Curriculum: Victorian life â€“ children
Context: A living museum, in a Victorian Workhouse. A place where people can learn about the past & experience something of what it was like to live & work in a workhouse.
Client: Both the people who are visiting the museum & local council (or other funding organisations).
Expertise: Historians & curators who value the past & believe it important to tell the stories of ordinary people, not just the rich & famous. And that it is important to preserve the past for future generations & make it exciting & interesting.
The way in: something like:
Step 1: Large sheet of paper â€“ begin drawing the door of a Victorian workhouse, the handle, the great brass knocker… â€śJust outside town on the Aâ€¦ there is a large building. Its no longer used for its original purpose. Now its something quite different. When it was first built, it was built to house the poor & destitute. And it had a sign above the door â€śThe Municipal Workhouseâ€ť. But that wasnâ€™t the name the local people had for it. They called it something quite different. They called it â€śThe Grindâ€ť.â€ť
Step 2: â€śI donâ€™t know if that makes you think of anything… I wonder why they might have called it The Grind. People today still know it by that name.â€ť Time to thinkâ€¦ Feedbackâ€¦ No need to worry about what you getâ€¦
Step 3: Depending on the group & their knowledge of workhouses you might need to show them a moment from the past. TIR – A person carrying a baby, wrapped, up to the steps of the house. And then leavingâ€¦ This is how desperate people whereâ€¦ it was either death or the workhouseâ€¦ important to show that the person loved the baby.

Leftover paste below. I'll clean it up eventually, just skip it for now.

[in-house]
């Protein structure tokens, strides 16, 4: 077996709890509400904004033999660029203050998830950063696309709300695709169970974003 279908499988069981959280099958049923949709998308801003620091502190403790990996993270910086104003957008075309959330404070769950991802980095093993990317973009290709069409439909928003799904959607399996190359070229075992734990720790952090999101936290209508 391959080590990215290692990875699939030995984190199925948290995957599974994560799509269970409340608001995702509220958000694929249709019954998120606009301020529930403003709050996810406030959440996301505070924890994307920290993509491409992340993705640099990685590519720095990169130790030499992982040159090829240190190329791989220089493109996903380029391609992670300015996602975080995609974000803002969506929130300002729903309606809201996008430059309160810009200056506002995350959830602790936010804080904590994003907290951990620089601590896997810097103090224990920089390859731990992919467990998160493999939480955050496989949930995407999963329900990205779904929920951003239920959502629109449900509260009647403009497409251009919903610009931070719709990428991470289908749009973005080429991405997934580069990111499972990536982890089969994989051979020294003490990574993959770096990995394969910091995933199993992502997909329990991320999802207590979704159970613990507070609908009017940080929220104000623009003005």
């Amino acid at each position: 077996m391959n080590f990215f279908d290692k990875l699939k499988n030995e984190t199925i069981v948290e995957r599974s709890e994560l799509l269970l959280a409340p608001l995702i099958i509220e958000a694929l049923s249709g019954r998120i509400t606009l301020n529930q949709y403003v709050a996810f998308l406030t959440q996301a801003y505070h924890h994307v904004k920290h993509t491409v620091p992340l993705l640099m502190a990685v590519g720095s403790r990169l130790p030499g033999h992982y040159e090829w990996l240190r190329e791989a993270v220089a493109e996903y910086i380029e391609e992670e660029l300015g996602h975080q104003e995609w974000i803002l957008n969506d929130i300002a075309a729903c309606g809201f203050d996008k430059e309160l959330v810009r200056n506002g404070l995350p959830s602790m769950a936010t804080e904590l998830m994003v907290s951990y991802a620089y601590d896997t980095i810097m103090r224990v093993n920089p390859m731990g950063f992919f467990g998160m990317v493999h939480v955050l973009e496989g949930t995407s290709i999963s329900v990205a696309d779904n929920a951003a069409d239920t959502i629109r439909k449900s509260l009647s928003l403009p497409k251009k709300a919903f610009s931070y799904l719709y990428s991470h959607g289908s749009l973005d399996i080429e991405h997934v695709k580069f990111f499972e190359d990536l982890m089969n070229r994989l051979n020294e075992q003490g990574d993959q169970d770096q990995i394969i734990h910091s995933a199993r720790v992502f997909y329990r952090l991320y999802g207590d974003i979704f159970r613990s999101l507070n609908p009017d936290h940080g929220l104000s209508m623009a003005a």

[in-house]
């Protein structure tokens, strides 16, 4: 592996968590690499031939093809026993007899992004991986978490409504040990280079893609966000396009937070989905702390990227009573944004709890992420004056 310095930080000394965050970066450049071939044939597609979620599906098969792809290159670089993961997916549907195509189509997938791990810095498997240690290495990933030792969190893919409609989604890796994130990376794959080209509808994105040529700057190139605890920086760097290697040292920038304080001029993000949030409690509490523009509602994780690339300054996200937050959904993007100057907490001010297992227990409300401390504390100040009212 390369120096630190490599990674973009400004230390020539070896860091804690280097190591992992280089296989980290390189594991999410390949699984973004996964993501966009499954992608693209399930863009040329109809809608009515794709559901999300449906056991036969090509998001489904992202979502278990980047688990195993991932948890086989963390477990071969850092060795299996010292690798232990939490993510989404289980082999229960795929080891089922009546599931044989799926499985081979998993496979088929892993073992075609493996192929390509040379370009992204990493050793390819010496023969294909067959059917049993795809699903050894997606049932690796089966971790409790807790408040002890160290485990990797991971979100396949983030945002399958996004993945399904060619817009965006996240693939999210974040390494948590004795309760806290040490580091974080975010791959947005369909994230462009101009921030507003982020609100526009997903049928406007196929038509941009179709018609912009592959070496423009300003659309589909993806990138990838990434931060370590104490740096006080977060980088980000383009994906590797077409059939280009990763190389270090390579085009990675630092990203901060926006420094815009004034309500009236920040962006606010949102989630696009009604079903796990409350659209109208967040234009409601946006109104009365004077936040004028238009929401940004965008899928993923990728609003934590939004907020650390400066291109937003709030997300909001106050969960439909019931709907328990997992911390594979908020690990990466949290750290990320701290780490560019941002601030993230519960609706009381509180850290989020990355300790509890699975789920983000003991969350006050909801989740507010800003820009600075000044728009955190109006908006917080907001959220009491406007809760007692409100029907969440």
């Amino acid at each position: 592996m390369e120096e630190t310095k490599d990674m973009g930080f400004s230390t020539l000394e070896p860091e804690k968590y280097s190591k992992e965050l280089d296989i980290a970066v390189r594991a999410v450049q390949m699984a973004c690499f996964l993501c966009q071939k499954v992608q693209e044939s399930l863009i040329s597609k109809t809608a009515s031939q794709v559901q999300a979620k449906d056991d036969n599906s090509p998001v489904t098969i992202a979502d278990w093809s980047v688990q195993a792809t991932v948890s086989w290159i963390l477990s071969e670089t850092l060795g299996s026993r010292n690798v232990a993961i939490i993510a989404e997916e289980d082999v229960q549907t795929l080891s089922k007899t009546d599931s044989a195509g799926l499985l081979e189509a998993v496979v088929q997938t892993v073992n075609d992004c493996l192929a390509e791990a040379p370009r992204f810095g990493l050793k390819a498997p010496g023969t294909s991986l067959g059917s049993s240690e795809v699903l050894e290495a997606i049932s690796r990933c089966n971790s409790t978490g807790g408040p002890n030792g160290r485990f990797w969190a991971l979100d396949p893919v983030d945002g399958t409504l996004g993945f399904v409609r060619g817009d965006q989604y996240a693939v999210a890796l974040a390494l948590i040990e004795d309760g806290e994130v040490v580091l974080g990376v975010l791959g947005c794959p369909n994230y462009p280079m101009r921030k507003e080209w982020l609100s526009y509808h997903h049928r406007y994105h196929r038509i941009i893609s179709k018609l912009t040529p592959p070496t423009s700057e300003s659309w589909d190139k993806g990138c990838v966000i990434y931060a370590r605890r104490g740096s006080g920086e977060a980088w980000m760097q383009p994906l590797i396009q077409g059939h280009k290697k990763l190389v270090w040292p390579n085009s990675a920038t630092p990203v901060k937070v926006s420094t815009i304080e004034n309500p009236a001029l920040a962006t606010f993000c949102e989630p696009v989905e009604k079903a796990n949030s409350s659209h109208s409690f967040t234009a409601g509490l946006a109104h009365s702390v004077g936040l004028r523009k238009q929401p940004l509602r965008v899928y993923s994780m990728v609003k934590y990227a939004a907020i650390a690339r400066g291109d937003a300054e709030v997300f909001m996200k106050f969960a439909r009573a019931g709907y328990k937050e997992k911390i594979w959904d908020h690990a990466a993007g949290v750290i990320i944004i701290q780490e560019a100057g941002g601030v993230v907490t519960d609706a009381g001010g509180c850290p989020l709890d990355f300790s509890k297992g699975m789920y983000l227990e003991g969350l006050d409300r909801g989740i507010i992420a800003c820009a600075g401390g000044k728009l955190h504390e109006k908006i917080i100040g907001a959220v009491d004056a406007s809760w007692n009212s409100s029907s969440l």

Step 4: You may need to show the person on the other side of the door, who hears & dreads the knock. Opportunity for some thought tracking â€“ as they step down the corridorâ€¦
Step 5: Draw the corridor from the front door to the end where there are two imposing doors. â€śBehind the doors you will find a desk, a grand desk with a large padded chairâ€¦ In your minds eye can you see the room. What else might there be thereâ€¦? What about on the wallsâ€¦ etc.
Step 6: â€śWhose room is this?â€ť Again you might want to describe him. What does he wear? What does he carry? How does he impose his will?
From this moment it becomes difficult to predict & give advice. One class of year 6â€™s invented: â€śThe Consequences of Slothâ€ť and delighted in creating a long list of misdemeanours & punishments. Another class invented a cane with silver deathâ€™s head, that the overseer would show the inmates & remind them that he had the power over life or death.
Of course once theyâ€™ve created the workhouse & some of the characters then youâ€™ll need to frame them as the curators. One way to do this is to draw beside the door the sign as it is today. â€śAs I said this building is no longer a workhouse. Today it has a different purposeâ€¦â€ť And Write: The Victorian Workhouse â€“ A living Museum â€“ Once called The Grindâ€ť. Do you think, just for a moment, you could think like the people who run this museum. What do you think people who visit the museum should know about the buildings pastâ€¦?â€ť
One point worth noting: I worked with a group of year 6â€™s recently who I assumed would know more than they did about Victorian workhouses. I realised quite quickly that they knew very little so I had to invent a situation where they could learn a lot fast, without me having to teach them. Luckily I had four adults in the room, so I put them in role as people who lived and worked in the workhouse. The adults could choose the role (thus protecting them as much as possible). Then the children could ask them as many questions as they liked. In fact they would have quite happily spent all morning talking to the Overseer, the cook, the nurse & the child.